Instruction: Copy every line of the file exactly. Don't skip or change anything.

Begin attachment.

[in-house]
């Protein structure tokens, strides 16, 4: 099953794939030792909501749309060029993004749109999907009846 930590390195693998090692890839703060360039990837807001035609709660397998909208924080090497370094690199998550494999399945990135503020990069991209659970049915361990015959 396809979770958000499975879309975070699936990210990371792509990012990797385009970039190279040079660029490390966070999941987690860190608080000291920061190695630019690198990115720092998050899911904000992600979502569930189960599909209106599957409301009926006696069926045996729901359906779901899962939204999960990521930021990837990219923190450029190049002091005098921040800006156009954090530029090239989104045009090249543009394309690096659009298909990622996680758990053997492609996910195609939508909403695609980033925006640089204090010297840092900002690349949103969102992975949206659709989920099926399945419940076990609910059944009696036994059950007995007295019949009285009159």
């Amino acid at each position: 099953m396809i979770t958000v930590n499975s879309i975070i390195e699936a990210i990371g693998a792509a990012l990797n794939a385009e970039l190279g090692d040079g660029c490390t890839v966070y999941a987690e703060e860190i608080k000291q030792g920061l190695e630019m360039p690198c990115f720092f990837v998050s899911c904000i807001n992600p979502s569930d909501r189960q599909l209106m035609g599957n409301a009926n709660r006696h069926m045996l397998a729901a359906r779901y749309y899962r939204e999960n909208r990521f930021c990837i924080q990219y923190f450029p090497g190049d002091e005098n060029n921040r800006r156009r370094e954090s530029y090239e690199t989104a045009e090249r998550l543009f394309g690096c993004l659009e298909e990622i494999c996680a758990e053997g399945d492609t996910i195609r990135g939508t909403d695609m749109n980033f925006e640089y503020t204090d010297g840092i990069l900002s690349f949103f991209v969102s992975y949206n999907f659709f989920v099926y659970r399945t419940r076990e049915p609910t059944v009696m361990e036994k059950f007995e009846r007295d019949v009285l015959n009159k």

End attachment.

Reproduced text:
[in-house]
């Protein structure tokens, strides 16, 4: 099953794939030792909501749309060029993004749109999907009846 930590390195693998090692890839703060360039990837807001035609709660397998909208924080090497370094690199998550494999399945990135503020990069991209659970049915361990015959 396809979770958000499975879309975070699936990210990371792509990012990797385009970039190279040079660029490390966070999941987690860190608080000291920061190695630019690198990115720092998050899911904000992600979502569930189960599909209106599957409301009926006696069926045996729901359906779901899962939204999960990521930021990837990219923190450029190049002091005098921040800006156009954090530029090239989104045009090249543009394309690096659009298909990622996680758990053997492609996910195609939508909403695609980033925006640089204090010297840092900002690349949103969102992975949206659709989920099926399945419940076990609910059944009696036994059950007995007295019949009285009159």
């Amino acid at each position: 099953m396809i979770t958000v930590n499975s879309i975070i390195e699936a990210i990371g693998a792509a990012l990797n794939a385009e970039l190279g090692d040079g660029c490390t890839v966070y999941a987690e703060e860190i608080k000291q030792g920061l190695e630019m360039p690198c990115f720092f990837v998050s899911c904000i807001n992600p979502s569930d909501r189960q599909l209106m035609g599957n409301a009926n709660r006696h069926m045996l397998a729901a359906r779901y749309y899962r939204e999960n909208r990521f930021c990837i924080q990219y923190f450029p090497g190049d002091e005098n060029n921040r800006r156009r370094e954090s530029y090239e690199t989104a045009e090249r998550l543009f394309g690096c993004l659009e298909e990622i494999c996680a758990e053997g399945d492609t996910i195609r990135g939508t909403d695609m749109n980033f925006e640089y503020t204090d010297g840092i990069l900002s690349f949103f991209v969102s992975y949206n999907f659709f989920v099926y659970r399945t419940r076990e049915p609910t059944v009696m361990e036994k059950f007995e009846r007295d019949v009285l015959n009159k």